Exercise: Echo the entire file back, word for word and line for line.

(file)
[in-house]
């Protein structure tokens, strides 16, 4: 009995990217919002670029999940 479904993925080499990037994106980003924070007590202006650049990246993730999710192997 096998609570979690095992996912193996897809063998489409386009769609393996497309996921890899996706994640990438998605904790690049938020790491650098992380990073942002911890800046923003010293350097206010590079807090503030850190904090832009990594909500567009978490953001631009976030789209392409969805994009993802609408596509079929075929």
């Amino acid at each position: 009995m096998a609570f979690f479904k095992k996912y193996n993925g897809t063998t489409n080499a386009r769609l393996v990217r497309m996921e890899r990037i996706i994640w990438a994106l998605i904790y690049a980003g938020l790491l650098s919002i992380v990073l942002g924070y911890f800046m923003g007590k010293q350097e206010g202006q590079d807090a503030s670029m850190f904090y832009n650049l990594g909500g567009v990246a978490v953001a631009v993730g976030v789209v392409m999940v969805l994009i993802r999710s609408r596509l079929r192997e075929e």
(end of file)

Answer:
[in-house]
């Protein structure tokens, strides 16, 4: 009995990217919002670029999940 479904993925080499990037994106980003924070007590202006650049990246993730999710192997 096998609570979690095992996912193996897809063998489409386009769609393996497309996921890899996706994640990438998605904790690049938020790491650098992380990073942002911890800046923003010293350097206010590079807090503030850190904090832009990594909500567009978490953001631009976030789209392409969805994009993802609408596509079929075929």
């Amino acid at each position: 009995m096998a609570f979690f479904k095992k996912y193996n993925g897809t063998t489409n080499a386009r769609l393996v990217r497309m996921e890899r990037i996706i994640w990438a994106l998605i904790y690049a980003g938020l790491l650098s919002i992380v990073l942002g924070y911890f800046m923003g007590k010293q350097e206010g202006q590079d807090a503030s670029m850190f904090y832009n650049l990594g909500g567009v990246a978490v953001a631009v993730g976030v789209v392409m999940v969805l994009i993802r999710s609408r596509l079929r192997e075929e």